Simon MacKenzie appointed head of Stirling’s Institute of Aquaculture

Responsible Seafood Advocate

Selena Stead to depart role after three years leading influential university program

Simon MacKenzie
Prof. Simon MacKenzie

Prof. Simon MacKenzie, a longtime University of Stirling professor, has been named the new head of its Institute of Aquaculture, one of the world’s leading academic programs for aquaculture.

MacKenzie, an evolutionary biologist and immunologist, will succeed Prof. Selina Stead on Jan. 1. Stead is taking on a new role at the University of Leeds (UK).

“We are grateful to Professor Stead for her dedication and vision in leading the IoA over the last three years,” said Prof. Alistair Jump, dean of the faculty of natural sciences.  “The period of her leadership has seen rapid changes in the external environment across policy and practice and the very significant challenges of leading the Institute during the pandemic. Selina leaves the Institute efficient and well-positioned to meet the demands of the future.”

MacKenzie has a “wealth of research knowledge,” said Jump, and experience with academic-industry collaborations, which Stirling is known for, in areas like animal health and welfare. “He joins us at a tremendously exciting time, and we look forward to working with him as he leads significant new initiatives that will underpin the next phase of development of the Institute.”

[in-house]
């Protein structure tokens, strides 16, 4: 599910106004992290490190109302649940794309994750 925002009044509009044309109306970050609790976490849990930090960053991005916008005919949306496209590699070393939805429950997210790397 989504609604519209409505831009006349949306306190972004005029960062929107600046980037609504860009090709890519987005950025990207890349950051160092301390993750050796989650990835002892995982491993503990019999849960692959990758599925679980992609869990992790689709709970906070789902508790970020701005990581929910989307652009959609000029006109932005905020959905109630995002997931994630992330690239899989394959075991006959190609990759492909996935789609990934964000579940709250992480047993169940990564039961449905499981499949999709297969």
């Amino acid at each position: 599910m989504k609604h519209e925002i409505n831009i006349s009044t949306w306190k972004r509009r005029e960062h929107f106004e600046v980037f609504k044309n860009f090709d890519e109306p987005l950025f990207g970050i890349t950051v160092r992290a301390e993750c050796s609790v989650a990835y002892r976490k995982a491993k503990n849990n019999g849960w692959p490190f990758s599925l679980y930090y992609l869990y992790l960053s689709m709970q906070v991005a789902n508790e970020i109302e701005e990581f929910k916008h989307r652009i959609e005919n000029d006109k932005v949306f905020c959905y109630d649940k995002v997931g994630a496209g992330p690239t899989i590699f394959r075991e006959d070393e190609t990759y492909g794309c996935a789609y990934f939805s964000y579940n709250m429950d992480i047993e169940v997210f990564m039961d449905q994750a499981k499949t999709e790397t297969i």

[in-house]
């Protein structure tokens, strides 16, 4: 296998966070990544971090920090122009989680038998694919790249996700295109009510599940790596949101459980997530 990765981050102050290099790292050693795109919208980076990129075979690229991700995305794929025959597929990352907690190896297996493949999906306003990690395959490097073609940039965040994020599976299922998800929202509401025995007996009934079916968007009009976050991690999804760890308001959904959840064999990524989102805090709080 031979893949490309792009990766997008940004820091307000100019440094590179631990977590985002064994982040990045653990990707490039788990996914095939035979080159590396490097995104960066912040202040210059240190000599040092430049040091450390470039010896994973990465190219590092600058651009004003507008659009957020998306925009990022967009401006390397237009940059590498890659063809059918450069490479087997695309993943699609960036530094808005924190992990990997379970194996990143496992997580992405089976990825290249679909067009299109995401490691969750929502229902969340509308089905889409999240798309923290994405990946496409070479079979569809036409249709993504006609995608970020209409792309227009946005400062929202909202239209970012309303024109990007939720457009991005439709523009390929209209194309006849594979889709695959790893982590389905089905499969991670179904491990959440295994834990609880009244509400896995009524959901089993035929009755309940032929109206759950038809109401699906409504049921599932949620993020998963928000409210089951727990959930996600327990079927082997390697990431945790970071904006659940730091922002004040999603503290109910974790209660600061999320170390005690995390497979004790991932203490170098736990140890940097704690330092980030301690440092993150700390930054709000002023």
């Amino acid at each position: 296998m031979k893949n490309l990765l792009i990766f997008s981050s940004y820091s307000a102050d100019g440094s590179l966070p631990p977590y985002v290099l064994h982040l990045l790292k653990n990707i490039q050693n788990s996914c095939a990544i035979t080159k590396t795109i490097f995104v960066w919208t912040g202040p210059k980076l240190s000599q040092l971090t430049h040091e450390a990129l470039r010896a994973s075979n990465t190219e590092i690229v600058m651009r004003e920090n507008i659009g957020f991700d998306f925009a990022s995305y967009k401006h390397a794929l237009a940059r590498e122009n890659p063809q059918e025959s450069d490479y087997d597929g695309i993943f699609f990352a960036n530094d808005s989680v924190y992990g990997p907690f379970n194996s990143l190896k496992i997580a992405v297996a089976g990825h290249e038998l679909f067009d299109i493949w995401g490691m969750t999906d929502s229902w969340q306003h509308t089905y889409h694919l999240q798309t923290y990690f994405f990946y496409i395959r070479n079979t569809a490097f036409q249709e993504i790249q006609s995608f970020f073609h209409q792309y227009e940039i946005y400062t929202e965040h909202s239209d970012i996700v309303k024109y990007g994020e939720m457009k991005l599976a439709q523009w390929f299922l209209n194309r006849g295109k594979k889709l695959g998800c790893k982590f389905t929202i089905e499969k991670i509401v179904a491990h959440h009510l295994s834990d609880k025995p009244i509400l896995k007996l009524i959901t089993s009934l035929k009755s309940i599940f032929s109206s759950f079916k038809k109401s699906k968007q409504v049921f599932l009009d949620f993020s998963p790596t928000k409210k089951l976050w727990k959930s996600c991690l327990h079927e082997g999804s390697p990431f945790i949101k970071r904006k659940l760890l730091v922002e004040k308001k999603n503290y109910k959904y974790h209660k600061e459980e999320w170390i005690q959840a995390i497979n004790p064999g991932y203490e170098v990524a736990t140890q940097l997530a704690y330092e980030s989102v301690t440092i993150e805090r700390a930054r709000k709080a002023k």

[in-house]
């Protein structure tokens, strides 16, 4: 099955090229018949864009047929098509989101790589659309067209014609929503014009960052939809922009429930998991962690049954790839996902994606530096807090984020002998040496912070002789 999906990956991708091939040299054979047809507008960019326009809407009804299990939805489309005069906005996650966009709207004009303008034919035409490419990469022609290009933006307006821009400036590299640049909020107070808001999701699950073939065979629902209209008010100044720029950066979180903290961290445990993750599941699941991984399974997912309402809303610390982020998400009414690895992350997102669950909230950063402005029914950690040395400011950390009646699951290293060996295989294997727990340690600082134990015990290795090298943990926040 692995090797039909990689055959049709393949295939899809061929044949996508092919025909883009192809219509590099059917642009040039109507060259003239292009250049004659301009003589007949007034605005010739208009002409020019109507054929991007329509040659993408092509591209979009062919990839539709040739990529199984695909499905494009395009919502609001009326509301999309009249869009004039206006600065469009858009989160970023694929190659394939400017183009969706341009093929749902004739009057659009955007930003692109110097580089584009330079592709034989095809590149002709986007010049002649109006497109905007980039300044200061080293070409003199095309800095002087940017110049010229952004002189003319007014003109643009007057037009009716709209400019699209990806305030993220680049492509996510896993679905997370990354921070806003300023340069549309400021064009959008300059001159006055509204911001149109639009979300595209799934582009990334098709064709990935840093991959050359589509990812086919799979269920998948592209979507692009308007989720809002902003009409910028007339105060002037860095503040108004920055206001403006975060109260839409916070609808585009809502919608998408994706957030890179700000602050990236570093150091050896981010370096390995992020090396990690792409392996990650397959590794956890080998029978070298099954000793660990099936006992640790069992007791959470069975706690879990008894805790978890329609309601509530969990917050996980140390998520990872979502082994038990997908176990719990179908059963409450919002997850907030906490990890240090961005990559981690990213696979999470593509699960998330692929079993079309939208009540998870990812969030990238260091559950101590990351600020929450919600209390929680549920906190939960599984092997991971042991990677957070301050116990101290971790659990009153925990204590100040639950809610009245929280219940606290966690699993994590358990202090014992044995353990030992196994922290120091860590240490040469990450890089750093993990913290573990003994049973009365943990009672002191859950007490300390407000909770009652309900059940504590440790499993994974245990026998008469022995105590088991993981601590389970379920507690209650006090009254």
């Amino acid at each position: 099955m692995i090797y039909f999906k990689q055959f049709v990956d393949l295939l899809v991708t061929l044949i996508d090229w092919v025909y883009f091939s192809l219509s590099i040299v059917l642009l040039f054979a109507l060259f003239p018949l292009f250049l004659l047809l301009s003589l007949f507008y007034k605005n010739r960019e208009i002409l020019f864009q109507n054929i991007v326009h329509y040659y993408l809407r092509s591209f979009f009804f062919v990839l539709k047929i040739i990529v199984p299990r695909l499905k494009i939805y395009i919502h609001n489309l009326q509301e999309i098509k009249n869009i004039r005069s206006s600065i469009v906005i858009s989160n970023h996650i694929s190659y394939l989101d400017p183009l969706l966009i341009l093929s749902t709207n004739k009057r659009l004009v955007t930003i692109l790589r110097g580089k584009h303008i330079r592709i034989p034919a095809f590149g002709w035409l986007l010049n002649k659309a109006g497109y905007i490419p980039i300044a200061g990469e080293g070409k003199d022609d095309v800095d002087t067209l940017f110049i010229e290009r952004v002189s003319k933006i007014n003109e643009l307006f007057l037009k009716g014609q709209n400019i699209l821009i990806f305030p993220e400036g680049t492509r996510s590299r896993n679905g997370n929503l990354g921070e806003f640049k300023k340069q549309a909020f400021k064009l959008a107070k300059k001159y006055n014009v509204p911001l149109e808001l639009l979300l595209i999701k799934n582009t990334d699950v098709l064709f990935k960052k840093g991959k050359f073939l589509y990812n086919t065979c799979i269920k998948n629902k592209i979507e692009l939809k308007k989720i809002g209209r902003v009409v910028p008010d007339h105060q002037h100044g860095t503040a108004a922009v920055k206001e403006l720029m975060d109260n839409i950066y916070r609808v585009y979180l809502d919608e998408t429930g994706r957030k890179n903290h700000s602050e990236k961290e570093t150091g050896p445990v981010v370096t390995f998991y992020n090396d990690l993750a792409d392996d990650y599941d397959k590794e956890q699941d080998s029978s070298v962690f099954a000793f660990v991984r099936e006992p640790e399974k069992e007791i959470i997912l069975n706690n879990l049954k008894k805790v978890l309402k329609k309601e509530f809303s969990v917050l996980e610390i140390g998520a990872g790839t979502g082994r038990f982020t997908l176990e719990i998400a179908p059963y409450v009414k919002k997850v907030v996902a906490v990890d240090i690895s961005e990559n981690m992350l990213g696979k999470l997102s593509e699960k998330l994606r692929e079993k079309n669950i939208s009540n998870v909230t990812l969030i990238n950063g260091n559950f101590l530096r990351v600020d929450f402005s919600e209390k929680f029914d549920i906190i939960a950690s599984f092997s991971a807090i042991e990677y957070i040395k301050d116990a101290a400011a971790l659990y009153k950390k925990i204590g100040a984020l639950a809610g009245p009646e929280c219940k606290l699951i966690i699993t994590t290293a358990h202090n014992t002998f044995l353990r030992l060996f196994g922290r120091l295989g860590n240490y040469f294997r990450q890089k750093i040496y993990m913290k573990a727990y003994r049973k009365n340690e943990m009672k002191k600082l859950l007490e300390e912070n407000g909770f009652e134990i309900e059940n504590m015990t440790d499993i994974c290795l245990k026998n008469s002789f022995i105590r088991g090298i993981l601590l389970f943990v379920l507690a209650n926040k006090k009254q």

MacKenzie was born in Stirling and spent 12 years as a professor of biology in Barcelona, specializing in human and animal immunology, before returning to Scotland. At the IoA since 2013, he has been director of research, focussing on molecular biology and the genomics of aquatic animals.

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“I’m excited by the next phase for the Institute of Aquaculture, as we realize the potential of the City Deal funding, awarded in February 2020, and build a new Aquaculture Hub,” said MacKenzie. “We are already world-leading in our research and teaching, and the City Deal will enable us to create and sustain an innovation community that is rooted in the region, providing education and skills development for the blue food economy of the future, with global reach and impact.”

“The IoA has an extraordinary network across the sector and huge potential to support sustainable, resilient and secure aquatic food systems that enable health and prosperity for people and for the planet,” he said.

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